CDC: Current Clusters of Vaccination Exemption May Spread Preventable Disease

October 19, 2014
Krystle Vermes

The US Centers for Disease Control and Prevention uncovered clusters of high vaccination exemption at the local level, which leaves communities vulnerable to vaccine-preventable diseases.

Although the US Centers for Disease Control and Prevention (CDC) reported high vaccination coverage among children enrolled in kindergarten for the 2013-2014 school year, it also uncovered clusters of high vaccination exemption at the local level, which leaves communities vulnerable to vaccine-preventable diseases.

In its latest Morbidity and Mortality Weekly Report, the CDC stated that the median school vaccination coverage for the required 2 doses of the measles, mumps, and rubella (MMR) vaccine was 94.7% across 49 states and the District of Columbia (DC) in the 2013-2014 school year. In addition, the median coverage rate for varying local requirements for the diphtheria, tetanus toxoid, and acellular pertussis (DTaP) vaccine was 95%, while the median coverage rate for 2 doses of the varicella vaccine was 93.3% among the states that require them.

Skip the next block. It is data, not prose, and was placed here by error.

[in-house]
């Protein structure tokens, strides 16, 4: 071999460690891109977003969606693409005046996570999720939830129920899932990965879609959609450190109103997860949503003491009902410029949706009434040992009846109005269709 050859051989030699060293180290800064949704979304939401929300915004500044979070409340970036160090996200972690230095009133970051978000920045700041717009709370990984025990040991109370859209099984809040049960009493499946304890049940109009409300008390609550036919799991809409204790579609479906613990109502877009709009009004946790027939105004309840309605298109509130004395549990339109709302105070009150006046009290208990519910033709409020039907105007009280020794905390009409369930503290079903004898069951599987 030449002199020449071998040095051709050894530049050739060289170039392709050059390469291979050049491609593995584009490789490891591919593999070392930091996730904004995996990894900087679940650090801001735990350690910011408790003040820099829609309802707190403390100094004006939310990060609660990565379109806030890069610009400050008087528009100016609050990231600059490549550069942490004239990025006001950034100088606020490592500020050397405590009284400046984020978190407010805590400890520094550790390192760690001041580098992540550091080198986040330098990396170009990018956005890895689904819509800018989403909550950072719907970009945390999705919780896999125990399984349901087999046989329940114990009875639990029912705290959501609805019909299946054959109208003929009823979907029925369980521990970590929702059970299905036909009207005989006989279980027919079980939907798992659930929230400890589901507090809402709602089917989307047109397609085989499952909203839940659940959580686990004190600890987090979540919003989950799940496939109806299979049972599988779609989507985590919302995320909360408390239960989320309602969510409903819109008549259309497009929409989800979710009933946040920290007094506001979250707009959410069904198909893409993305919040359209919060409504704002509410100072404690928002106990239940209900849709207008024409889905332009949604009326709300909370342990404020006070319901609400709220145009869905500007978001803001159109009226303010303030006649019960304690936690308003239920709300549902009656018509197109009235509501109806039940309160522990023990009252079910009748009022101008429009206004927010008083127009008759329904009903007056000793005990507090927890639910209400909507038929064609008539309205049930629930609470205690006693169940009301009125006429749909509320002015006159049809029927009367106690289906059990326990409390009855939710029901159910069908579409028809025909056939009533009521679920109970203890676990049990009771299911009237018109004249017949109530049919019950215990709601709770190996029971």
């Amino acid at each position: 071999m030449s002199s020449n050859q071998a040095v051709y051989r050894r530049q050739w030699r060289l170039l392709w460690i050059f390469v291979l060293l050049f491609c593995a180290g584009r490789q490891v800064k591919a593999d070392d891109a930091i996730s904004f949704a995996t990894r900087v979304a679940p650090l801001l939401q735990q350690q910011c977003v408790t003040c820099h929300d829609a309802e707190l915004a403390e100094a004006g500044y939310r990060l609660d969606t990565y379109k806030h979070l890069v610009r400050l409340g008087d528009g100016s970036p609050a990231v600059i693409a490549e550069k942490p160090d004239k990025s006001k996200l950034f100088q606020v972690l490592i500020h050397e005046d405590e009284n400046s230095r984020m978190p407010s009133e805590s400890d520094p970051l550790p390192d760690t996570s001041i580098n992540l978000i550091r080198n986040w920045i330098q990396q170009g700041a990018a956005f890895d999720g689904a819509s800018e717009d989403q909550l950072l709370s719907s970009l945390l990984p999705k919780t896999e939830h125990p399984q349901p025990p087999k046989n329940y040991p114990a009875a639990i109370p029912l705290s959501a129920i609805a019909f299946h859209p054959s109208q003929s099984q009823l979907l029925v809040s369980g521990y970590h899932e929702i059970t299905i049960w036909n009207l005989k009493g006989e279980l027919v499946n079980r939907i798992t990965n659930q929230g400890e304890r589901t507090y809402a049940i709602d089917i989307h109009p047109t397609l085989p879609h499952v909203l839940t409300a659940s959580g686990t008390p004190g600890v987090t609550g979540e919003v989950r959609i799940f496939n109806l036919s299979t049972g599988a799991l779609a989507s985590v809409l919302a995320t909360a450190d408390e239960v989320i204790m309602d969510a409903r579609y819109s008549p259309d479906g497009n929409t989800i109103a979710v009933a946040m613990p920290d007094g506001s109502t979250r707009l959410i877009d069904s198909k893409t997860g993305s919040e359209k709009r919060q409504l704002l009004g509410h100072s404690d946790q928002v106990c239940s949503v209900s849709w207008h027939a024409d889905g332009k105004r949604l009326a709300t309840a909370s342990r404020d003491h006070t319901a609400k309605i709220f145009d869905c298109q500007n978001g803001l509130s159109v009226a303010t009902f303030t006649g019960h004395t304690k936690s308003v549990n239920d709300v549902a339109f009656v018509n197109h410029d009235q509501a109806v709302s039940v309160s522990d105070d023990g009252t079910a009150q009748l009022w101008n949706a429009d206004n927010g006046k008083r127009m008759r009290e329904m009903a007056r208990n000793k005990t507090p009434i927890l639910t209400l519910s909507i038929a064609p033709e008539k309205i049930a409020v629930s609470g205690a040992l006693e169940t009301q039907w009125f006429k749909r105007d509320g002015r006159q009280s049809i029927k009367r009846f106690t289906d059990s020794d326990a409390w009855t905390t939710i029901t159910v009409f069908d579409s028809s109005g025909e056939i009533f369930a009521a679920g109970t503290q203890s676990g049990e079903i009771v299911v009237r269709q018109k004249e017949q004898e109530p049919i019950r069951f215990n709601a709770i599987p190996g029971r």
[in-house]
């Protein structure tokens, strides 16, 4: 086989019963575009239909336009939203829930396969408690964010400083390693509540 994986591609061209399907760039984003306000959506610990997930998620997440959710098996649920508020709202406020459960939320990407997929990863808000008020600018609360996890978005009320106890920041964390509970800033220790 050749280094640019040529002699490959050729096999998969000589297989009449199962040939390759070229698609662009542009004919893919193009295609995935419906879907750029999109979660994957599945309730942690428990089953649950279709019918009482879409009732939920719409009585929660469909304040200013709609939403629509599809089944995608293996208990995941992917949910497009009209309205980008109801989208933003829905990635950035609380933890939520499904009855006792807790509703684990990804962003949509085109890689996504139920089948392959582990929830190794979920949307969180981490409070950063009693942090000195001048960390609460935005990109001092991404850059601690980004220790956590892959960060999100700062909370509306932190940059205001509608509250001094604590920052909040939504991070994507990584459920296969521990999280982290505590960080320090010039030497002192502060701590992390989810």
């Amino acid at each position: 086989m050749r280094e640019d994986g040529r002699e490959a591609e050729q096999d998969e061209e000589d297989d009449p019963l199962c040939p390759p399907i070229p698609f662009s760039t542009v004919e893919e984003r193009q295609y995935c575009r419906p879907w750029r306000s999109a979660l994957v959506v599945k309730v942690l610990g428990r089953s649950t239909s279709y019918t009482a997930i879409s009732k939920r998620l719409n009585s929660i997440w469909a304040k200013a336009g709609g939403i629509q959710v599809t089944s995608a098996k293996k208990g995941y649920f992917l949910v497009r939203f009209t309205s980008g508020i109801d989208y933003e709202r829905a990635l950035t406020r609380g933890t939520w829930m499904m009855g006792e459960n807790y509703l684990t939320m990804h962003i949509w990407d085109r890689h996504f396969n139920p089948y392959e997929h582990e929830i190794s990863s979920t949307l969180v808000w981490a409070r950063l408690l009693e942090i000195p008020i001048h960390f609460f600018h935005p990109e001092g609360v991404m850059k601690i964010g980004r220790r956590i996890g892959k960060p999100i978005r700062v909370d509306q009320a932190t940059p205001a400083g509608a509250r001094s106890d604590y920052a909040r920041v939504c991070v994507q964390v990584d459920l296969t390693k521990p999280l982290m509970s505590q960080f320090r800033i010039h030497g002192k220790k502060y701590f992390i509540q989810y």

The CDC also reported that the median total rate of medical and nonmedical vaccination exemption, which makes children susceptible to vaccine-preventable diseases, was 1.8%.

“Most federally funded immunization programs continued to report high vaccination coverage and stable exemption rates among kindergartners during the 2013—2014 school year compared with the 2012–2013 school year, although 26 states and DC did not report meeting the Healthy People 2020 target of 95% coverage for 2 doses of MMR vaccine,” the report authors concluded.

While state vaccination levels remain high and exemption levels remain low, the CDC found clusters of undervaccination and exemptions at the local level. As a result, vaccine-preventable diseases might be easily transmitted within those communities, the CDC noted.

“Local data are essential to controlling the spread of vaccine-preventable disease,” the CDC noted. “Accurate and reliable school vaccination assessments can provide a unique opportunity for school and health departments to identify local areas of undervaccination, even at a school or classroom level, where the potential for disease transmission is higher.”